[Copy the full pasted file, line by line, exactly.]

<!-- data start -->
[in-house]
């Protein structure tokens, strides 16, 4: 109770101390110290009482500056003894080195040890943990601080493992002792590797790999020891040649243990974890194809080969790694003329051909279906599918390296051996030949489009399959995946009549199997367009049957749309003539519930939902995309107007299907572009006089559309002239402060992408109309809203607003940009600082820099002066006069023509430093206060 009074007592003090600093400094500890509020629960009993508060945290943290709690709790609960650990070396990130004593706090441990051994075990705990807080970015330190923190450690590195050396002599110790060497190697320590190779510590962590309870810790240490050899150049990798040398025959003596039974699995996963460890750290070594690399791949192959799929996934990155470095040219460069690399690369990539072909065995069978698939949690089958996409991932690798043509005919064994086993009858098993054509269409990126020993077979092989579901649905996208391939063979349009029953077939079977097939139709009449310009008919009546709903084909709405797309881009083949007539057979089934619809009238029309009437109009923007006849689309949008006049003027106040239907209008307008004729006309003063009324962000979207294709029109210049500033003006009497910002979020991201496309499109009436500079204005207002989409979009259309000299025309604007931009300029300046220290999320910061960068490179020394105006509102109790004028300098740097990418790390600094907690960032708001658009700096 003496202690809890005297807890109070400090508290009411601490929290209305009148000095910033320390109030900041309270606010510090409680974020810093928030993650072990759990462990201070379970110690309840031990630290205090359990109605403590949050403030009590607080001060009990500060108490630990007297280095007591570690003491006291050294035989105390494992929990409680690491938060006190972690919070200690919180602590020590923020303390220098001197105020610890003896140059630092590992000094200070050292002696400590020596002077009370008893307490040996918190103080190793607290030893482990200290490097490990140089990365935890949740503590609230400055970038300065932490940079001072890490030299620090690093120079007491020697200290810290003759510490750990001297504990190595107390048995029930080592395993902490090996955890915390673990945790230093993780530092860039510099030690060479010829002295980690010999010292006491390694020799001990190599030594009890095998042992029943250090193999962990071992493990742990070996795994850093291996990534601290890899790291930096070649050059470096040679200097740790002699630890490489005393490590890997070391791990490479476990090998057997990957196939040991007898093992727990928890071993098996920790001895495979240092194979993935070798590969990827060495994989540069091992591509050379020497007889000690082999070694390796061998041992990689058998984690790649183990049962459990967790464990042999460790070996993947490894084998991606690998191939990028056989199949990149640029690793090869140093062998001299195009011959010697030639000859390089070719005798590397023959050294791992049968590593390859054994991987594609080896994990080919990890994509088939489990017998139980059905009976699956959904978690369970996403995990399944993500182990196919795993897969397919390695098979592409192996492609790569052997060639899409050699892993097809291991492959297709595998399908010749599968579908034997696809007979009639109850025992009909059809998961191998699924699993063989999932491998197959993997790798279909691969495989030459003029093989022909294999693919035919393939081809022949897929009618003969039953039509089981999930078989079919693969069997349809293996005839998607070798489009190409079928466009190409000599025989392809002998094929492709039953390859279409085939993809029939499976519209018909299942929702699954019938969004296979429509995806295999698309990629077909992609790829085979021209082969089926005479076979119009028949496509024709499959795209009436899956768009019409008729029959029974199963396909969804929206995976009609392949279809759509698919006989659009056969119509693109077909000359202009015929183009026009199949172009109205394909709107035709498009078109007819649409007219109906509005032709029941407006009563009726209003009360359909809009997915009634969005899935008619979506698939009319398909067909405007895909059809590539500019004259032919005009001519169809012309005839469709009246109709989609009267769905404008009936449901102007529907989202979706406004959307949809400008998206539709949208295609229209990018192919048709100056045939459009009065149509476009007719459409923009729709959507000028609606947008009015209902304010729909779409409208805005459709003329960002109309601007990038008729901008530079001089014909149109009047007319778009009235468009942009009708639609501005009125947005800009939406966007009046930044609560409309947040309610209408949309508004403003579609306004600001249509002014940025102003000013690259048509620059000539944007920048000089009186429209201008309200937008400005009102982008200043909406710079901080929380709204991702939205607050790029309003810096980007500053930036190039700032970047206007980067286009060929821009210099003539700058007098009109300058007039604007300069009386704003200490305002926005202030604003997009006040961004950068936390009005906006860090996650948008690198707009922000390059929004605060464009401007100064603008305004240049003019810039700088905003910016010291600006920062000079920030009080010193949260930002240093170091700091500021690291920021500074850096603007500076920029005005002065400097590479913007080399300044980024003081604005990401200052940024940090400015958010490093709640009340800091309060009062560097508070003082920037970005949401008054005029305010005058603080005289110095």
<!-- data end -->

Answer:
[in-house]
């Protein structure tokens, strides 16, 4: 109770101390110290009482500056003894080195040890943990601080493992002792590797790999020891040649243990974890194809080969790694003329051909279906599918390296051996030949489009399959995946009549199997367009049957749309003539519930939902995309107007299907572009006089559309002239402060992408109309809203607003940009600082820099002066006069023509430093206060 009074007592003090600093400094500890509020629960009993508060945290943290709690709790609960650990070396990130004593706090441990051994075990705990807080970015330190923190450690590195050396002599110790060497190697320590190779510590962590309870810790240490050899150049990798040398025959003596039974699995996963460890750290070594690399791949192959799929996934990155470095040219460069690399690369990539072909065995069978698939949690089958996409991932690798043509005919064994086993009858098993054509269409990126020993077979092989579901649905996208391939063979349009029953077939079977097939139709009449310009008919009546709903084909709405797309881009083949007539057979089934619809009238029309009437109009923007006849689309949008006049003027106040239907209008307008004729006309003063009324962000979207294709029109210049500033003006009497910002979020991201496309499109009436500079204005207002989409979009259309000299025309604007931009300029300046220290999320910061960068490179020394105006509102109790004028300098740097990418790390600094907690960032708001658009700096 003496202690809890005297807890109070400090508290009411601490929290209305009148000095910033320390109030900041309270606010510090409680974020810093928030993650072990759990462990201070379970110690309840031990630290205090359990109605403590949050403030009590607080001060009990500060108490630990007297280095007591570690003491006291050294035989105390494992929990409680690491938060006190972690919070200690919180602590020590923020303390220098001197105020610890003896140059630092590992000094200070050292002696400590020596002077009370008893307490040996918190103080190793607290030893482990200290490097490990140089990365935890949740503590609230400055970038300065932490940079001072890490030299620090690093120079007491020697200290810290003759510490750990001297504990190595107390048995029930080592395993902490090996955890915390673990945790230093993780530092860039510099030690060479010829002295980690010999010292006491390694020799001990190599030594009890095998042992029943250090193999962990071992493990742990070996795994850093291996990534601290890899790291930096070649050059470096040679200097740790002699630890490489005393490590890997070391791990490479476990090998057997990957196939040991007898093992727990928890071993098996920790001895495979240092194979993935070798590969990827060495994989540069091992591509050379020497007889000690082999070694390796061998041992990689058998984690790649183990049962459990967790464990042999460790070996993947490894084998991606690998191939990028056989199949990149640029690793090869140093062998001299195009011959010697030639000859390089070719005798590397023959050294791992049968590593390859054994991987594609080896994990080919990890994509088939489990017998139980059905009976699956959904978690369970996403995990399944993500182990196919795993897969397919390695098979592409192996492609790569052997060639899409050699892993097809291991492959297709595998399908010749599968579908034997696809007979009639109850025992009909059809998961191998699924699993063989999932491998197959993997790798279909691969495989030459003029093989022909294999693919035919393939081809022949897929009618003969039953039509089981999930078989079919693969069997349809293996005839998607070798489009190409079928466009190409000599025989392809002998094929492709039953390859279409085939993809029939499976519209018909299942929702699954019938969004296979429509995806295999698309990629077909992609790829085979021209082969089926005479076979119009028949496509024709499959795209009436899956768009019409008729029959029974199963396909969804929206995976009609392949279809759509698919006989659009056969119509693109077909000359202009015929183009026009199949172009109205394909709107035709498009078109007819649409007219109906509005032709029941407006009563009726209003009360359909809009997915009634969005899935008619979506698939009319398909067909405007895909059809590539500019004259032919005009001519169809012309005839469709009246109709989609009267769905404008009936449901102007529907989202979706406004959307949809400008998206539709949208295609229209990018192919048709100056045939459009009065149509476009007719459409923009729709959507000028609606947008009015209902304010729909779409409208805005459709003329960002109309601007990038008729901008530079001089014909149109009047007319778009009235468009942009009708639609501005009125947005800009939406966007009046930044609560409309947040309610209408949309508004403003579609306004600001249509002014940025102003000013690259048509620059000539944007920048000089009186429209201008309200937008400005009102982008200043909406710079901080929380709204991702939205607050790029309003810096980007500053930036190039700032970047206007980067286009060929821009210099003539700058007098009109300058007039604007300069009386704003200490305002926005202030604003997009006040961004950068936390009005906006860090996650948008690198707009922000390059929004605060464009401007100064603008305004240049003019810039700088905003910016010291600006920062000079920030009080010193949260930002240093170091700091500021690291920021500074850096603007500076920029005005002065400097590479913007080399300044980024003081604005990401200052940024940090400015958010490093709640009340800091309060009062560097508070003082920037970005949401008054005029305010005058603080005289110095």